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Consumer health advocates urge governor to sign bill package; NY protests for Jewish democracy heighten as Netanyahu meets UN today; Multiple Utah cities set to use ranked-choice voting in next election.

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The Pentagon wants to help service members denied benefits under "Don't Ask, Don't Tell," advocates back a new federal office of gun violence prevention, and a top GOP member assures the Ukrainian president more help is coming.

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Access to Care, Medication is Key to HIV Prevention in GA

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Thursday, December 1, 2022   

Today is World AIDS Day, an annual observance to support people living with HIV and remember those who have died from the virus, and encourage others to get tested.

In Georgia, the most recent figures indicate close to 2,000 people were newly diagnosed with HIV in 2020.

Dr. Laura Cheever, associate administrator of the HIV/AIDS Bureau of the federal government's Health Resources and Services Administration, said HIV is preventable.

Her agency's Ryan White HIV/AIDS Program has provided these resources to more than 50% of Georgians diagnosed with HIV.

"We should not have anyone newly diagnosed with HIV," said Cheever, "because we can prevent it among people who are not yet infected. And among people who have HIV, we can really prevent them from transmitting it. In Georgia, in 2020, there were about 57,500 people living with HIV."

Cheevers said at the start of the pandemic, fewer people were getting tested for HIV, so the number of new cases dropped.

She added that the programs pivoted rapidly to telemedicine and mail-order prescriptions. And through funding from the CARES Act, Cheever said they purchased cell phones for people in rural areas to facilitate their telemedicine visits.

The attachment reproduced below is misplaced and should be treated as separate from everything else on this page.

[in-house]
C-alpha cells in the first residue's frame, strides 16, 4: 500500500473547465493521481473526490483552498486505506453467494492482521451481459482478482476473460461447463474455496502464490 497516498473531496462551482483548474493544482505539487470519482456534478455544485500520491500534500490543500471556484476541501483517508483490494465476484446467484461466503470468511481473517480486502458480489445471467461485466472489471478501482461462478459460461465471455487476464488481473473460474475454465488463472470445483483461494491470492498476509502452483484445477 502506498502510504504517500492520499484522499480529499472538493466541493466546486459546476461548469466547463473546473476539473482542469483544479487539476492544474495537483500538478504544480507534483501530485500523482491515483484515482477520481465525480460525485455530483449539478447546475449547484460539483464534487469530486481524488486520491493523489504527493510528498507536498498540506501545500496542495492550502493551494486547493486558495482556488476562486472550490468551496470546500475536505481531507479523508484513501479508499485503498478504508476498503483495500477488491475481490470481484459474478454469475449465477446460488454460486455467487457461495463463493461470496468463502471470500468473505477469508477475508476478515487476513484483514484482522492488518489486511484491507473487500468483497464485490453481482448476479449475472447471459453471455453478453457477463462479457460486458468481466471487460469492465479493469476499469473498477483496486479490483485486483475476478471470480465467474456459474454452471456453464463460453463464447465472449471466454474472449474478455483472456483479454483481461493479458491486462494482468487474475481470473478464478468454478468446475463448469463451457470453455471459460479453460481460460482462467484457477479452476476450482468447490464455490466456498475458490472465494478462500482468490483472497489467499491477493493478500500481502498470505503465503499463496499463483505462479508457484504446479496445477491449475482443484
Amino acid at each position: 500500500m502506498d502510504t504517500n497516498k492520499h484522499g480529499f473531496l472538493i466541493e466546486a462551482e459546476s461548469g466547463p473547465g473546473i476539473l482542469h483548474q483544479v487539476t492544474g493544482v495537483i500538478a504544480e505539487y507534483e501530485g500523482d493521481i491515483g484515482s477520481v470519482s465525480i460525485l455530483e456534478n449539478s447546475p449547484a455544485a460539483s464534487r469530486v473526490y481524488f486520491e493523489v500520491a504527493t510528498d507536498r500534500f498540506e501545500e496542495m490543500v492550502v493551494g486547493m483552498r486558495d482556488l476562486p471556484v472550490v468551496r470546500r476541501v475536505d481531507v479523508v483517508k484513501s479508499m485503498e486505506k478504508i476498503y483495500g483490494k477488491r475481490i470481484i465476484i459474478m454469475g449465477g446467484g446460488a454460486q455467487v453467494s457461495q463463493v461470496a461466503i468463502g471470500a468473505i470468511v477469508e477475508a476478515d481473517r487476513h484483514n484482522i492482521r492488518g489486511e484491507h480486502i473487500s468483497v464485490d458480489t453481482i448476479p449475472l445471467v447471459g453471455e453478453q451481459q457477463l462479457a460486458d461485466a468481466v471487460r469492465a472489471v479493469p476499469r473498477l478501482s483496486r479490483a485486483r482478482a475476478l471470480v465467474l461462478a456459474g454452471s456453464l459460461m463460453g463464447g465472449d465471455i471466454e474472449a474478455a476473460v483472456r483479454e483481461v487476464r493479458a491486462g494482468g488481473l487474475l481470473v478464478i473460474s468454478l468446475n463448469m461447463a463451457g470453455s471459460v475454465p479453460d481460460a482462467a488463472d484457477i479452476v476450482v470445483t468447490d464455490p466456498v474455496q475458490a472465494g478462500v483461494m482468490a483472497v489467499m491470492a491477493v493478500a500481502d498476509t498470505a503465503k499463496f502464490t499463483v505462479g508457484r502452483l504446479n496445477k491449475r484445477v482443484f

Cheever noted that the program also provides primary care and support services, such as transportation for people to health facilities for HIV testing and medication.

"We are increasing our access to pre-exposure prophylaxis," said Cheever, "which means for someone that who tested negative for HIV and is at high risk of acquiring it, they can start on either one pill once a day, or an injectable form of medication they get every two months to help prevent HIV infection."

Cheevers noted that some negative attitudes and beliefs still surround an HIV diagnosis. And she said she believes that stigma and discrimination are the reasons it's still an epidemic in the United States.

"HIV is increasing in minority communities," said Cheever. "And so, the fact that we have still in this country quite a bit of structural racism - in addition to problems with homophobia, since it's more common in gay communities - and just the stigma about HIV, combine together to limit people's access."

She recommends that people visit the website - ryanwhite.hrsa.gov - where they can click on the 'Find a Provider' link and input their ZIP Code to find free or low-cost care in their area.




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